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the Complete Review
the complete review - fiction

What does Mrs. Freeman Want ?

Petros Abatzoglou

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To purchase What does Mrs. Freeman Want ?

Title: What does Mrs. Freeman Want ?
Author: Petros Abatzoglou
Genre: Novel
Written: 1988 (Eng. 1991)
Length: 111 pages
Original in: Greek
Availability: What does Mrs. Freeman Want ? - US
What does Mrs. Freeman Want ? - UK
What does Mrs. Freeman Want ? - Canada
Le choix de Madame Freeman - France
  • Greek title: Τι θέλει η κυρία Φρίμαν
  • Translated by Kay Cicellis
  • Awarded the Greek National Book Award, 1988

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Our Assessment:

B : breezy novella relating a life

See our review for fuller assessment.

Review Summaries
Source Rating Date Reviewer
The LA Times . 13/3/2005 Susan Salter Reynolds

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The complete review's Review:

       What does Mrs. Freeman Want ? isn't exactly a question that plagues the narrator, but he is curious, and on a sunny day at the beach goes on about her at considerable length in relating her life-story to his female companion. The narrator -- named Petros Abatzoglou -- doesn't say all that much about himself (or his relationship with the considerably older Mrs. Freeman), focussing almost completely on her life, and mainly on her relationship with the man who became her husband, a professor named Freeman. There are digressions -- Petros adds his two cents on a few subjects that crop up -- and he enjoys his ouzo and the occasional dip in the water as he tells his tale, but it's Mrs. Freeman that is at the centre of the story.
       Petros is now middle-aged and living -- at least on this day -- quite the carefree life. Mrs. Freeman (herself now over ninety) clearly made quite the impression on him, though their exact relationship -- and his fascination with her story -- aren't really made clear.
       What Mrs. Freeman wanted over the course of her life does come up, and the answer varies. Early on, landing Freeman is an obvious goal, while after World War II both she and her husband find themselves: "devoid of ambition, and, naturally, of expectation." Part of what appears to appeal to the narrator about Mrs. Freeman is those changing ambitions and desires -- especially, presumably, the final ambition of the old lady, the fact that even at her advanced age (which is frequently mentioned) she still wants something.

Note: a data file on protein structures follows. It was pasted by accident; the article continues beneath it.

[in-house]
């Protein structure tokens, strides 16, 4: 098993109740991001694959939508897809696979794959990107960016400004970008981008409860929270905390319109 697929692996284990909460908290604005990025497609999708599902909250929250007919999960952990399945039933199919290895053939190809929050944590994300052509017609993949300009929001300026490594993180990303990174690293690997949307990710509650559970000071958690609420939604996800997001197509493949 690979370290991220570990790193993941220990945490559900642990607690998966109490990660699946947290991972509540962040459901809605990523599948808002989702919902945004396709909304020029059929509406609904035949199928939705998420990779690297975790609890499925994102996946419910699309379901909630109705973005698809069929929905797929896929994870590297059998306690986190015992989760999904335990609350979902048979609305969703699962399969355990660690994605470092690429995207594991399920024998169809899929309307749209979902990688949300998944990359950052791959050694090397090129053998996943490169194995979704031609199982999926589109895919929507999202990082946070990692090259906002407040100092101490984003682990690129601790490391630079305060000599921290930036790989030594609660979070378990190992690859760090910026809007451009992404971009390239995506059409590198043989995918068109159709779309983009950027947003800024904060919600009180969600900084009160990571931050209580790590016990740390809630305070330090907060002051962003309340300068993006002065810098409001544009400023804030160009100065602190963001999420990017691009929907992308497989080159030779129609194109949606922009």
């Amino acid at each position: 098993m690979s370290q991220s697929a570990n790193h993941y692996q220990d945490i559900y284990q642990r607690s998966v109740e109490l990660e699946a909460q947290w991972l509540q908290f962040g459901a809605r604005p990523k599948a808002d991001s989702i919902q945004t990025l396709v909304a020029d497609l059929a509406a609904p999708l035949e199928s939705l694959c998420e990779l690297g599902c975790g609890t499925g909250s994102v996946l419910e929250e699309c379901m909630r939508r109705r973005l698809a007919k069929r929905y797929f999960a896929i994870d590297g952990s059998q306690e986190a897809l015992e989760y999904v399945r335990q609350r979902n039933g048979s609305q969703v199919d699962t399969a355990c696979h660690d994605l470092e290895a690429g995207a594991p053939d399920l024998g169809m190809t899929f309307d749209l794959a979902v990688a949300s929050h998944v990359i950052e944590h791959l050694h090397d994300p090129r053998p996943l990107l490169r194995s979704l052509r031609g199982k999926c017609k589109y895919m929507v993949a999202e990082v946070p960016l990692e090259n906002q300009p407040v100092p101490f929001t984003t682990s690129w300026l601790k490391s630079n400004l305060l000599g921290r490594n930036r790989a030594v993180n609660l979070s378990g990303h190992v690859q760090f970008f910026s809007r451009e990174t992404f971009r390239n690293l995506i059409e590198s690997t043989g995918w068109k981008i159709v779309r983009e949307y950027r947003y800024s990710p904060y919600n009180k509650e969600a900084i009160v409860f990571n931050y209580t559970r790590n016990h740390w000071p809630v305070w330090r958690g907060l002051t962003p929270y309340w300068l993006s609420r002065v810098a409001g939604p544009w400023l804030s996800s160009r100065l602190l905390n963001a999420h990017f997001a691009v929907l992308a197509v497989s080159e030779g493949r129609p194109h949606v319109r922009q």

It's an odd, second-hand account, the narrator after all able only to tell (and refracting through his own limited point of view) what Mrs. Freeman confided in him. He goes on at considerable length about her courtship and the early years of her marriage, for example. Freeman, who becomes a well-known and respected scholar, doesn't interest him nearly as much as his wife, perhaps because:

he was a tormented creature running after elusive words in order to discover some meaning to life.
       Mrs. Freeman's approach -- though she too isn't always satisfied either -- appeals to him much more. He presents her as some sort of ideal, despite her clearly not being a model the woman he is with might be prodded to emulate -- nor her being a lover (or even mother-) figure for him.
       It's an interesting enough life-story that's related, and the removed (and interrupted) narrative is appealing, but, like the narrator, it all seems to lack a bit of drive and purpose. It does make for a pleasant enough small beach read, however.

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What does Mrs. Freeman Want ?: Reviews: Other books of interest under review:

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About the Author:

       Greek writer Petros Abatzoglou (Πέτρος Αμπατζόγλου, Petros Ampatzoglou) lived 1931 to 2004.

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© 2005-2008 the complete review

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